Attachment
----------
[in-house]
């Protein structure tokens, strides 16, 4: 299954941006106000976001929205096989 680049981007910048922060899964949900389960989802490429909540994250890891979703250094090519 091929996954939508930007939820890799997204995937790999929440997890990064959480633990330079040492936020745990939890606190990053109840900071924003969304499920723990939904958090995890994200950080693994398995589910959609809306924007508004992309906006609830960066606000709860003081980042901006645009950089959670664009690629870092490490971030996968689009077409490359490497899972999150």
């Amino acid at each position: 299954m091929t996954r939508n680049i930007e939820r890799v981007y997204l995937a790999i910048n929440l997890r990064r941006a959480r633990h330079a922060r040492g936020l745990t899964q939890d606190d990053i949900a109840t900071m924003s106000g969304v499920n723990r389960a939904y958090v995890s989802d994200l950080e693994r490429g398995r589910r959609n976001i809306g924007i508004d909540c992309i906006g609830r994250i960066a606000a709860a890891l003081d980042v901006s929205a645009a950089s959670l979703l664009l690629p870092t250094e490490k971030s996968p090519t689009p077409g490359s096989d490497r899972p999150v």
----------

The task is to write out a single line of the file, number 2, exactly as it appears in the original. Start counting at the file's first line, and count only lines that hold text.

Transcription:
């Protein structure tokens, strides 16, 4: 299954941006106000976001929205096989 680049981007910048922060899964949900389960989802490429909540994250890891979703250094090519 091929996954939508930007939820890799997204995937790999929440997890990064959480633990330079040492936020745990939890606190990053109840900071924003969304499920723990939904958090995890994200950080693994398995589910959609809306924007508004992309906006609830960066606000709860003081980042901006645009950089959670664009690629870092490490971030996968689009077409490359490497899972999150």